Your Guide To: The South African Winelands
I dipped my toes into the pool and I was in heaven. A glass of cool Chenin Blanc perched next to me, as I immersed myself in the valley of vines.
Why South Africa?
With over 60 different wine regions, South Africa is a great place to indulge. The cool, arid conditions brought about by the Atlantic and Indian Oceans meeting at the southern tip of Africa has created the perfect mediterranean style climate for growing vines, ensuring the grapes grow slowly; creating a more intense flavour. South Africa is the 9th largest wine producer in the world and produces over 450 million litres of wine per year.
Where to go?
Stellenbosch is probably the most well known wine producer in South Africa and, at only a 30 minute drive through stunning scenery from Cape Town, it is definitely the most accessible to tourists. Far less pretentious than French or Italian vineyards, it still offers a restaurant and other facilities to make your vineyard tour a day long experience rather than a fleeting visit. R30 (£1.87) will buy you an afternoon in the sun, 5 bottles to sample and a platter of food carefully paired to each wine.
Away from the tourist hubbub there are plenty of smaller producers which create fantastic wine and port, these tend to be small vineyards that cater to that are unavailable in the smaller family-farm run vineyards in remoter regions. In the north of South Africa’s wine region is Klawer Cellars, the beauty of this area is astounding, verdant greens and neat trellises line the steep hills, bathed in the late afternoon African sun.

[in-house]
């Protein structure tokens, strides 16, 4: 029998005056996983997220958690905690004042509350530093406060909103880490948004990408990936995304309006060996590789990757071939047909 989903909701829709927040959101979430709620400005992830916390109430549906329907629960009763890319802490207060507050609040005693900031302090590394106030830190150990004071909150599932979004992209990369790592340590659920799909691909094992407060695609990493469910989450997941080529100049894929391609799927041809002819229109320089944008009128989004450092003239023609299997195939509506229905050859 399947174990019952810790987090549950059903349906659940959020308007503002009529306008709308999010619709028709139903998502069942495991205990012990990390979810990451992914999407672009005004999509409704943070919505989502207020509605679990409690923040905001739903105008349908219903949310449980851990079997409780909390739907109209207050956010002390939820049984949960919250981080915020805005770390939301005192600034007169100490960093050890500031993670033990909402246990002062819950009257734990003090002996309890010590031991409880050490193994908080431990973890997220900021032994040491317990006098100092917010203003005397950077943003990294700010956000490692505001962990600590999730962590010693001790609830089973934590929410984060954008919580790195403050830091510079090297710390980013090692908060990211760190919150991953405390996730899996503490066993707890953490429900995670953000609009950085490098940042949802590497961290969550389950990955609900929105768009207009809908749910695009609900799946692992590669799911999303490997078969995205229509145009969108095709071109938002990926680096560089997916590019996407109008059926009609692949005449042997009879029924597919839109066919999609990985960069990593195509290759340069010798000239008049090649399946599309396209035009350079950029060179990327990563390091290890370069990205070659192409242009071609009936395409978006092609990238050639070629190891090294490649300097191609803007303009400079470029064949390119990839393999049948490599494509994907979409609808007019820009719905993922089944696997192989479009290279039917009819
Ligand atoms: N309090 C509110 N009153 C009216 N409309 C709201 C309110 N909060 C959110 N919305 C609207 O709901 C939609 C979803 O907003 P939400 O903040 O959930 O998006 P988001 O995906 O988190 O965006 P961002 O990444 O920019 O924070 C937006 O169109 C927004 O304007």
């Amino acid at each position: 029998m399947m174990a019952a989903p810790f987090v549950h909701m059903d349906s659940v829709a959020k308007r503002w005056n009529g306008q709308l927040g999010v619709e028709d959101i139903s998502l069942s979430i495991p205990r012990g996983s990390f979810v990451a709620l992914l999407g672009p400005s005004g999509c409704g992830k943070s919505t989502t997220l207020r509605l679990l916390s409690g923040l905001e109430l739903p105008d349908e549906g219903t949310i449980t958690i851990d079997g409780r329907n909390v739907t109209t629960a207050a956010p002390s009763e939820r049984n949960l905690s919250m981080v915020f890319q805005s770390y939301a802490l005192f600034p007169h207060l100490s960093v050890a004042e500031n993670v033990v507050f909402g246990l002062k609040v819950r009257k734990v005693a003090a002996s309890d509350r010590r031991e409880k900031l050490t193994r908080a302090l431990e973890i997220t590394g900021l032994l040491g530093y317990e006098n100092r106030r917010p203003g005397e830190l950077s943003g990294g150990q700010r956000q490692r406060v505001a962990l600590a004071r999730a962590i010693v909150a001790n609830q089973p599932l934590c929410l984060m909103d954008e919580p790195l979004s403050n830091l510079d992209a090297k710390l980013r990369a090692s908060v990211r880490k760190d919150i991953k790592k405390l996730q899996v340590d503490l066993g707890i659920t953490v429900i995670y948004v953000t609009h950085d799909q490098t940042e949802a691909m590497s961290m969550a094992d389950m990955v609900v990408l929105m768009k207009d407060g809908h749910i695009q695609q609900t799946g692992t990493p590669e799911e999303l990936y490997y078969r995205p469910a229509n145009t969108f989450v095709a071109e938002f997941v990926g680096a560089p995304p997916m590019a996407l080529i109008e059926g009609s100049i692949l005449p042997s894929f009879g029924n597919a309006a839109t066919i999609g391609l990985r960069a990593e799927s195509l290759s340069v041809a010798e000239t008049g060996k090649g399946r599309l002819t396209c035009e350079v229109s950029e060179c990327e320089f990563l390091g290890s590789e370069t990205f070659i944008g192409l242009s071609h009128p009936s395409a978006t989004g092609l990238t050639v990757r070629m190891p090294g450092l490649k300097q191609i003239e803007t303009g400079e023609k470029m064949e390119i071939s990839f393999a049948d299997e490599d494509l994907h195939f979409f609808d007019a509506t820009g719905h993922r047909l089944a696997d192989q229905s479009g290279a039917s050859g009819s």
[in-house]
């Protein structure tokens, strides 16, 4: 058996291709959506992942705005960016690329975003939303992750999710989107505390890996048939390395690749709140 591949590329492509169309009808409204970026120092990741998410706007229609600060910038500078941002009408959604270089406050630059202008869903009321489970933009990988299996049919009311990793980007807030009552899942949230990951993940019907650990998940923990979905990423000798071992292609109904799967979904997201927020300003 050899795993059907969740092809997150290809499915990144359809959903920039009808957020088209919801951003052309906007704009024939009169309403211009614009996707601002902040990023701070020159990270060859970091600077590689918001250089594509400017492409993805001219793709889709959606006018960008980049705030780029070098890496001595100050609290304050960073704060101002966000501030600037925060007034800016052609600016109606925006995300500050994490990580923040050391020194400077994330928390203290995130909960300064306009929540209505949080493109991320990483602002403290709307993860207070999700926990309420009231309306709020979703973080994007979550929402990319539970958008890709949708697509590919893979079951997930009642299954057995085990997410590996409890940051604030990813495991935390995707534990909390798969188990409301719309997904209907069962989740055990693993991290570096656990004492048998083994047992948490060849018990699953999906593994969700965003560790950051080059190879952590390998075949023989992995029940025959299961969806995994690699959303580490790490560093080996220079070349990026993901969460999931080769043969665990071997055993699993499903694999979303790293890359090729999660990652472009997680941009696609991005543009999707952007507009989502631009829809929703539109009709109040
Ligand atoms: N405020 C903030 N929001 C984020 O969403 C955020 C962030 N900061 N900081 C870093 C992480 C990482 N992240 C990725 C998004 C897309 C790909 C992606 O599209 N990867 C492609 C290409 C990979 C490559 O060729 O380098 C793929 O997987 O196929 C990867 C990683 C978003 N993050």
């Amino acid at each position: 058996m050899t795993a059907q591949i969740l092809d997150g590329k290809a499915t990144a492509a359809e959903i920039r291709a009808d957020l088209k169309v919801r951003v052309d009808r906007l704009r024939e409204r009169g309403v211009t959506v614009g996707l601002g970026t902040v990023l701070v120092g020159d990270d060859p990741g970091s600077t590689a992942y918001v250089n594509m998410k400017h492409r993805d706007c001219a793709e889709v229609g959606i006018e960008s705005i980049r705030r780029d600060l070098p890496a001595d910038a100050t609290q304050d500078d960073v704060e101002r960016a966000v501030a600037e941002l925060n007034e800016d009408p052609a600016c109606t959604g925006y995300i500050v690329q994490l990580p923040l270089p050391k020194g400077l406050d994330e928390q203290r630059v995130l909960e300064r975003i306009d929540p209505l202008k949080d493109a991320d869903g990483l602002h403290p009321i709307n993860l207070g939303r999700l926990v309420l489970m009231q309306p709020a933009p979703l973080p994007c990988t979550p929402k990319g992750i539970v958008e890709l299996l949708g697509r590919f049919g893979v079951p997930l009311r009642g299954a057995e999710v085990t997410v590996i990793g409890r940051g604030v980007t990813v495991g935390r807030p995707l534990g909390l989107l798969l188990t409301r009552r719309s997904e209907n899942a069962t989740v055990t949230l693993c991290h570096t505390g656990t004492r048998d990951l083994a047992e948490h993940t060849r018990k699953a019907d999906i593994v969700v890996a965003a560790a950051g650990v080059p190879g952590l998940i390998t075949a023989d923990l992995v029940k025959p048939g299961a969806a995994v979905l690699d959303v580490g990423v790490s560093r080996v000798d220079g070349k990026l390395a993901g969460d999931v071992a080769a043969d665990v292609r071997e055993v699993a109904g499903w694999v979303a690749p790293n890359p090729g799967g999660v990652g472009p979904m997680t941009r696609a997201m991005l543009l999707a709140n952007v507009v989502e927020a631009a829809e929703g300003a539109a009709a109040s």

Many of the wines here are often crisp and refreshing, styled like ice wines. Others are complex and full bodied. Some vineyards are now trying to develop fashionable flavoured wines, to appeal to the feminine consumers who wish for a tastier, lower alcohol content tipple.
Given the exchange rate between the Pound and the Rand, South African wine also offers fantastic value for money. I have tasted exceptional wine here at less than £15.00 a bottle, with the average table wine costing less than £6.00.
What else to do?
Believe it or not wine in South Africa is not all about the drinking. You can now camp amongst the vines at Klawer Cellars and a number of other vineyards. There are also some beautiful walks to be had amongst the trellises, and plenty of spots to stop and soak up the same sun that ripens these berries into making the most delicious wine.
If you really are too busy enjoying the hustle and bustle of Cape Town to venture out into the country, there is good news for you too, restaurants and bars in the city take great pride in offering huge selections of the countries finest. The benefit of course being that they are not limited to selling wines made by just the one producer.
A new resurgence in national food means that many of the top restaurants are looking to pair local wines with local dishes. A particular favourite is a good quality Pinotage, served with one of South Africa’s rich and spicy dishes; Bibotie.
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